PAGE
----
In this season of posts, I am sharing the results of my research into the link between community power and health as reported in the medical literature. I’ve covered how we found the articles (post one), a synthesis of the many theories (post two), what the high-quality research tells us (post three), and some of the things that stood out from the rest of the research (post four).
In this post, I’ll relate the findings from the 93 articles that we identified (briefly summarized in posts three and four) to the synthesis of the many theories (that I described in post two). The diagram below is that synthesis and the blue numbers are explained in the text that follows.
To remind you, the upper branch illustrates how community power might be health protective and the lower branch illustrates how a lack of it might be a risk to health.
Based on the findings from the 93 articles, the start of the path to health improvement seems to be a change in the skills and perceptions of the community members involved. The confidence, positivity, and pride that are part of this give people a sense of their individual and collective power (1), alternatively described as a community feeling empowered (2).
Focusing on the risks to health (the lower branch), the findings support the hypotheses that this sense of individual and collective power (1) not only reduces distress directly (3) but also diminishes collective mistrust (4), which, in turn, further reduces distress (3).
Turning to health protection (the upper branch), the findings also support the theories that communities with power (called collective control in the diagram) not only feel empowered (2) but also have more trust between people and between people and organizations/systems (5). And there were numerous examples of communities with power deflecting threats to the environment (6), maintaining and enhancing the local environment (7), and resisting the “hollowing out” of services and facilities (8) – three of the four direct pathways from community power (collective control) to better community health.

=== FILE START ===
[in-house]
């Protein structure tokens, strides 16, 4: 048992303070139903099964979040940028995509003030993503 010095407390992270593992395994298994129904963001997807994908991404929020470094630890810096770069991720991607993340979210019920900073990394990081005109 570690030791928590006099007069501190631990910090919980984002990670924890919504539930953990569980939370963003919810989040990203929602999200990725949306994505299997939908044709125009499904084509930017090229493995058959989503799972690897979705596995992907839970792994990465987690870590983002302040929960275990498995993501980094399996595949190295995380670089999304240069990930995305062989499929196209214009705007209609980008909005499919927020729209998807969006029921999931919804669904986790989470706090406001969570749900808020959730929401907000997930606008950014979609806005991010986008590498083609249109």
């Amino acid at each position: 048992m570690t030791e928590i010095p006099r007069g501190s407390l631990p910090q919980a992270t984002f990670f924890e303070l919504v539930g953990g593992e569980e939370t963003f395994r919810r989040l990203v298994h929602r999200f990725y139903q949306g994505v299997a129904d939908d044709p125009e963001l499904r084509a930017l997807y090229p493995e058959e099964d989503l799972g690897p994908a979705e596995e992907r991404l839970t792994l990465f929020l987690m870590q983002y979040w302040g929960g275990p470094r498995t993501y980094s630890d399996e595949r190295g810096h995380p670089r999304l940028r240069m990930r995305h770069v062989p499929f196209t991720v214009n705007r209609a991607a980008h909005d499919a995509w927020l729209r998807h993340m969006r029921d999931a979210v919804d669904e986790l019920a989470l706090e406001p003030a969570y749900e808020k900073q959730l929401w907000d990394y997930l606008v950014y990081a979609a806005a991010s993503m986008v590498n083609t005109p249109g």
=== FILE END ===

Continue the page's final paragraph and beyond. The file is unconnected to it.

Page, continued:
Staying with health protection (the upper branch), the findings also supported the theories that ‘social protective factors’ are often present in communities that have power (9). This was especially true of social cohesion (to remind you, in post two I said other social protective factors are things like community capacity, ontological security, a sense of continuity, and community assets).
Finally, returning to risks to health (the lower branch), the findings also supported the theories that communities with power are able to make their neighborhoods safer (10).
In identifying the parts of the above diagram supported by the articles that we identified I’m not saying that they are ‘right’ and that the rest of the diagram is ‘wrong’. I’m just saying that on the basis of the articles that we found in the medical literature, those are the parts for which there is empirical evidence. For instance, if a community comes together to deflect threats and enhance the local environment (6), why would it not also attract resources to create a better place to live (the fourth of the four direct pathways)? It probably would, it’s just that we did not see it reported in the articles that we identified.